Urban gulls

Since the 1970s, breeding gulls have become an increasingly common sight in urban areas in the UK, bringing them into close contact with people. The explosion in numbers is likely to be due to numerous reasons, including natural nesting sites becoming less attractive to gulls, whilst productivity and survival rates are higher in urban areas.

In an attempt to study the movements and behaviour of these birds, a colour-ringing programme began in 2013, marking Herring and Great Black-backed Gulls breeding in Falmouth. Each blue ring is coded W: followed by three numbers, allowing us to follow birds around the town. Chicks will be ringed at rooftop sites around the town and we will also be catching adults under licence in a portable cage trap.

Herring Gull rings are blue, coded W: followed by three numbers


  1. Hi there. I saw 2 of your cr Herring Gulls in St Ives today (10th August 2015). They were W:185 and W:195, and both were alive and well, and stealing food from unwitting tourists like me! W:195 had a chick in tow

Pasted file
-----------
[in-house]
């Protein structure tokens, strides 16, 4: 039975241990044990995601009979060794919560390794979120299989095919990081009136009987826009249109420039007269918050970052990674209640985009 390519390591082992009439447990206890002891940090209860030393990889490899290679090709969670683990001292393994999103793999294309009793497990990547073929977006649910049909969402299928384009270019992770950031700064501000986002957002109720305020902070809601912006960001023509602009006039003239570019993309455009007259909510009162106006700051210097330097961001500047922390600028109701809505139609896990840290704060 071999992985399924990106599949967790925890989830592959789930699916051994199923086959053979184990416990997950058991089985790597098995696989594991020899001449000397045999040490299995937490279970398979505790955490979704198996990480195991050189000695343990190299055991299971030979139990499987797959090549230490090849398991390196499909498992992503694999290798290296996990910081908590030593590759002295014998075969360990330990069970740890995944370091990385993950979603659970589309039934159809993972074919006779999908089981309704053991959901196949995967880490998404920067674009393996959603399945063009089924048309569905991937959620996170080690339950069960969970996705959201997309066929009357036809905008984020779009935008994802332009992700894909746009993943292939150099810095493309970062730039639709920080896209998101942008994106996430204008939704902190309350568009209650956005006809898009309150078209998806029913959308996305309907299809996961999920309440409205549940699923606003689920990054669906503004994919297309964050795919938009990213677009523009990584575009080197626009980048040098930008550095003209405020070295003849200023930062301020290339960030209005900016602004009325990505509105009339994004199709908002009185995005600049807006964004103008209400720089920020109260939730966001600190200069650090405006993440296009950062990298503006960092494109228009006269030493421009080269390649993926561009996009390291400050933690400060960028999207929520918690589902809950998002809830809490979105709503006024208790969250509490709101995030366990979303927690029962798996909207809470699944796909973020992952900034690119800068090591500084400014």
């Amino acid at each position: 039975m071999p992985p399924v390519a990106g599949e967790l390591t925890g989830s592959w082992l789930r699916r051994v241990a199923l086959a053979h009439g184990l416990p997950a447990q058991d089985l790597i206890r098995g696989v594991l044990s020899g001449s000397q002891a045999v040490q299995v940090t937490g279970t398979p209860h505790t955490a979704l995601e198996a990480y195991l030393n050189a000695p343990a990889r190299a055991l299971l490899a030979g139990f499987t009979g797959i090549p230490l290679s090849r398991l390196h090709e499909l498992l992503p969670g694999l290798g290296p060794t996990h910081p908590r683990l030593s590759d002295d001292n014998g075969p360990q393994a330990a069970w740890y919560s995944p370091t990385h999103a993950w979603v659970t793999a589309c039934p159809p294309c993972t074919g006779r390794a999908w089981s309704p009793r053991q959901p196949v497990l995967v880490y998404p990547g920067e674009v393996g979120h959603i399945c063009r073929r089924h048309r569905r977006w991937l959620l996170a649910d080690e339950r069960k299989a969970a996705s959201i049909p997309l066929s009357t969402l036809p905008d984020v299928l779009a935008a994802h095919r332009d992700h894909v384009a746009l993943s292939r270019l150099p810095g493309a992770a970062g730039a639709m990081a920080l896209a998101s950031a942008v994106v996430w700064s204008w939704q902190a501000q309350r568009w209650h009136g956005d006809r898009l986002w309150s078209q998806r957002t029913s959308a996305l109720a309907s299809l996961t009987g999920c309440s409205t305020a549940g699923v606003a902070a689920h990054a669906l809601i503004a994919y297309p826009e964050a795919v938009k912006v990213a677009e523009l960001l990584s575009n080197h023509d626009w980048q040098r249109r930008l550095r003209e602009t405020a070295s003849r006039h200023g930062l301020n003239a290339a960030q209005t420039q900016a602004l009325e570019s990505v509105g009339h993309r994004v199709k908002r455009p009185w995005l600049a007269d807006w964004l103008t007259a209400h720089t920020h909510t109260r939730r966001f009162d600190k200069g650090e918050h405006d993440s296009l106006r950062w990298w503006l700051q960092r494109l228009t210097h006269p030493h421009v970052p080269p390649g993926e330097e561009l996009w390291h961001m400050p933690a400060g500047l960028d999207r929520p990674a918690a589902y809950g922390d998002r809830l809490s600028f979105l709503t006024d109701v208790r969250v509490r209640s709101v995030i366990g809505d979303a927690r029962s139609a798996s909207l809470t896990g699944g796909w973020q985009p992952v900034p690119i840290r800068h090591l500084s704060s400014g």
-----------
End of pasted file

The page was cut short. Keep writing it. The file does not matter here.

2. I spotted W:100 a week ago, hanging around Custom House Quay near the shelter there. www.instagram.com/p/BBGAcA2gV03 Quite a friendly bird, and no squawking for food :)

  3. W:100 was still around Custom House Quay on 30/7/17.

    1. Thanks for the report Catherine and it does seem to be a regular there. It was ringed there in October 2015 and hasn't been seen anywhere else since!

  4. W195 still in St Ives today!

  5. W:185 spotted in st Ives today :)